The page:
>In Misunderstandings about the PDO – REVISED, I showed that the Pacific Decadal Oscillation (PDO) does not represent the Sea Surface Temperature (SST) anomalies of the North Pacific (North of 20N), and that the PDO is not detrended SST anomalies of the North Pacific like the Atlantic Multidecadal Oscillation (AMO), and that the PDO does not represent the difference between the North Pacific SST anomalies and Global temperature anomalies. I also provided links to Zhang et al (1997) “ENSO-like interdecadal variability: 1900-93”…
…and Newman et al (2003) “ENSO-Forced Variability of the Pacific Decadal Oscillation”…
…both of which showed that the PDO lags ENSO. In fact, Newman et al state, “The PDO is dependent upon ENSO on all timescales.”
That earlier post was co-posted at WattsUpWithThat with the similar title of Misunderstandings about the Pacific Decadal Oscillation.
This post is not intended to resurrect the arguments presented in the previous post, but it will show a possible cause for the difference between NINO3.4 SST anomalies and the PDO.
THE DIFFERENCE BETWEEN THE PDO AND NINO3.4 SST ANOMALIES
Figure 1 is a comparison graph of monthly PDO Index Monthly Values from the JISAO PDO website and standardized NINO3.4 SST anomalies. I used standardized NINO3.4 SST anomalies in this post because the PDO data is standardized and I was going to subtract one from the other. (But there really was little visual difference in the results if the NINO3.4 SST anomalies were not standardized.) And both datasets have been smoothed with 13-month running-average filters to remove some of the noise. The variances between the two datasets lead to speculation and debate about which dataset drives the other (even though the papers linked above show the PDO lags ENSO).
The calculated difference between the two datasets (Standardized NINO3.4 SST anomalies MINUS PDO data) is shown in Figure 2.
The difference between the two datasets is noisy so I’ve smoothed it with an 85-month filter in Figure 3.
THE NORTH PACIFIC INDEX
The North Pacific (NP) Index is “the area-weighted sea level pressure over the region 30N-65N, 160E-140W, available since 1899. It was introduced in Trenberth and Hurrell (1994) “Decadal atmosphere-ocean variations in the Pacific”:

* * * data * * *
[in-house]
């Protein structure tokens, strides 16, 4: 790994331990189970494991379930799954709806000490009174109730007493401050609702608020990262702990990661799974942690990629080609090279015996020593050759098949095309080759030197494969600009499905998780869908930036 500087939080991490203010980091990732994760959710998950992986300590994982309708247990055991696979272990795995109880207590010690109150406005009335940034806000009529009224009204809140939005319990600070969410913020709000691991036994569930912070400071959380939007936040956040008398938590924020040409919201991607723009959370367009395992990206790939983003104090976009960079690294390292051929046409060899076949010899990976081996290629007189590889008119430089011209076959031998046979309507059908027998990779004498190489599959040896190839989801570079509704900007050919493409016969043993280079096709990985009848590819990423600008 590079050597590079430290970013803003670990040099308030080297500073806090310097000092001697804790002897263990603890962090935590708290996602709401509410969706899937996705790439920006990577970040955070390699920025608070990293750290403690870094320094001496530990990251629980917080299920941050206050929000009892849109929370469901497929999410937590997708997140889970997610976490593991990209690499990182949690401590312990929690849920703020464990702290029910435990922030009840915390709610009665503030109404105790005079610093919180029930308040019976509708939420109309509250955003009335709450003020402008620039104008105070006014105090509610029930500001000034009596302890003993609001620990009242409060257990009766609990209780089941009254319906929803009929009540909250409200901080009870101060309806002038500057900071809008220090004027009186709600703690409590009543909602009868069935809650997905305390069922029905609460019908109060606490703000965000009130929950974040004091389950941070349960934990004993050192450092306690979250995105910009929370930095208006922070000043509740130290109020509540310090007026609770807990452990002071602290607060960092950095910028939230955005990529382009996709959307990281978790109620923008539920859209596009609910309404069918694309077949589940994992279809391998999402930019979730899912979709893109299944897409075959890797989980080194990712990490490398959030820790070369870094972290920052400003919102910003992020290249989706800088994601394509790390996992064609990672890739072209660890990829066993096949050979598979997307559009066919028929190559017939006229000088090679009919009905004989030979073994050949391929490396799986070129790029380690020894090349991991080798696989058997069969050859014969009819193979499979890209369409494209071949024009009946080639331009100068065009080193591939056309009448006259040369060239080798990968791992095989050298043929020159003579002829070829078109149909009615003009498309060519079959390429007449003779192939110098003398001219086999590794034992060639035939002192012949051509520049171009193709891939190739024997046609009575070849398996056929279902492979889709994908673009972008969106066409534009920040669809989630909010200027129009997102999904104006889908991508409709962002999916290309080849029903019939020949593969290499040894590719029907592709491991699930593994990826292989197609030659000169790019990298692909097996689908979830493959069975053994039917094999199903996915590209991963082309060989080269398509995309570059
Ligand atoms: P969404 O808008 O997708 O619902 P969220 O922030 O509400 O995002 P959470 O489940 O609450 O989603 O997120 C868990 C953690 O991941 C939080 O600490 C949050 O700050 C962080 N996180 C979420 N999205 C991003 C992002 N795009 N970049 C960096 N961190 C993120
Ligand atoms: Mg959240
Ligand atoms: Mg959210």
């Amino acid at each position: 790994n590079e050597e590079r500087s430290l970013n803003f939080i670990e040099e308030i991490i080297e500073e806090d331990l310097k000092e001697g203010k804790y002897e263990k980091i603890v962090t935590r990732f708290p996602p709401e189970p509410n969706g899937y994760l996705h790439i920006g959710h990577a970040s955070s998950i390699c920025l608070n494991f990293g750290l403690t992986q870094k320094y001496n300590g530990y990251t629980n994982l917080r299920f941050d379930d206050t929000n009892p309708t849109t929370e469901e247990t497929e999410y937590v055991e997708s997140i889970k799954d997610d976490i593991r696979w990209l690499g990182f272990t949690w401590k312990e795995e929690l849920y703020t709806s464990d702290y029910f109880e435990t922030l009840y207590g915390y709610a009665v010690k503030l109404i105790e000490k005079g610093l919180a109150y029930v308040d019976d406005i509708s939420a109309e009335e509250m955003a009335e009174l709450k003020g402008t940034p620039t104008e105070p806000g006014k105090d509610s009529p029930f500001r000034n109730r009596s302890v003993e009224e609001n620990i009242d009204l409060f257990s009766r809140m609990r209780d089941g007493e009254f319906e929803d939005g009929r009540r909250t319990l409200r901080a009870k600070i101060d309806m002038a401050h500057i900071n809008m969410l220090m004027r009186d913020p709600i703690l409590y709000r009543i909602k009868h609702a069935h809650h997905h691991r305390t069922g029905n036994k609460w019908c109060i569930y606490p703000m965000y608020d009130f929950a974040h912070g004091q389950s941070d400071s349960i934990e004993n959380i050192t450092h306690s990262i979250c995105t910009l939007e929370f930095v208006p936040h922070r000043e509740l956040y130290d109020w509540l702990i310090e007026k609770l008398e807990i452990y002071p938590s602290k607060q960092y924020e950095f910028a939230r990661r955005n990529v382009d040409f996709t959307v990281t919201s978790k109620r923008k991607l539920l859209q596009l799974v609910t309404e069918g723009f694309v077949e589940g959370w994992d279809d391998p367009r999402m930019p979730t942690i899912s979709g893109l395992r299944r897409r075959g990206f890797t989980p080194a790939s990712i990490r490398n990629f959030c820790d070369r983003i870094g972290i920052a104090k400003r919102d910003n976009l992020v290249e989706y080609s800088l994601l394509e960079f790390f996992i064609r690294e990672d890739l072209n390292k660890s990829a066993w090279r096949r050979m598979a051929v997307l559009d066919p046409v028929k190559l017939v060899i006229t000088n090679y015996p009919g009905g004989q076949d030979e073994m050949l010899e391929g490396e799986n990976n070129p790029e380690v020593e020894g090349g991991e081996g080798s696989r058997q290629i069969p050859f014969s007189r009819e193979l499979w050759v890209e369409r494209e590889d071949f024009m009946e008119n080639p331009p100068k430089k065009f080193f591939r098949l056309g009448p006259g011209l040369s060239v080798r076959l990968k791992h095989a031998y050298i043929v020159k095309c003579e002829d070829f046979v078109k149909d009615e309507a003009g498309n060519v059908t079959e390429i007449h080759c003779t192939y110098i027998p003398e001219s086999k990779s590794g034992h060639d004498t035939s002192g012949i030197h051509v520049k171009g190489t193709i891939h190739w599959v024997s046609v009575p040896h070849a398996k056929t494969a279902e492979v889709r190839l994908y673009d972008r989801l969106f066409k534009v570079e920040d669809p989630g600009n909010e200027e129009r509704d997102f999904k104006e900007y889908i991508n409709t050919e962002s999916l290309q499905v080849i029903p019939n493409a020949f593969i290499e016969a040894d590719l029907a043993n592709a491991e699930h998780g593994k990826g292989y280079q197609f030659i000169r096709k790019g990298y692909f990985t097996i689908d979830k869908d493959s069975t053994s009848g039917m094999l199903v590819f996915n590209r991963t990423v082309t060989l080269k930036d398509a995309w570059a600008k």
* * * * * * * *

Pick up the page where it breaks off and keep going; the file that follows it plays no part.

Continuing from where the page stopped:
Figure 4 illustrates a time-series graph of the North Pacific Index, smoothed with a 13-month filter. Even with the filter it’s a noisy dataset.
For those noting the spikes and wondering if they correlate with ENSO, I’ve prepared Figure 5. NINO3.4 SST anomalies and the North Pacific Index are negatively correlated but poorly. There are times when the North Pacific Index falls (rises) during an El Nino (La Nina), and other times when it does not.
Let’s compare the North Pacific Index to the data created by subtracting the PDO data from the NINO3.4 SST anomalies. Refer to Figure 6. While they do diverge from time to time, the curves do follow one another quite well as far back as the mid-1940s. Prior to then, they diverge significantly. But when one considers these datasets are based on reconstructions of data with periods when and areas where there were few measurements, the divergence is not surprising.
THE SAME GRAPH WITHOUT STANDARDIZED NINO3.4 DATA
Earlier I noted that standardizing the NINO3.4 SST anomalies made little difference in this visual comparison. Figure 7 is the same as Figure 6, except that the NINO3.4 SST anomalies in Figure 7 have not been standardized.
Regarding the question asked in the title of this post, Is The Difference Between NINO3.4 SST Anomalies And The PDO A Function Of Sea Level Pressure?, the answer appears to be yes.
The HADISST NINO3.4 SST anomaly data is available through the KNMI Climate Explorer Observations webpage:
The North Pacific Index data is available through the KNMI Climate Explorer Climate Indices webpage (as is the HADISST NINO3.4 data):
The PDO data from JISAO is also available through the KNMI Climate Explorer Climate Indices webpage, but I used the data directly from the JISAO website for this post: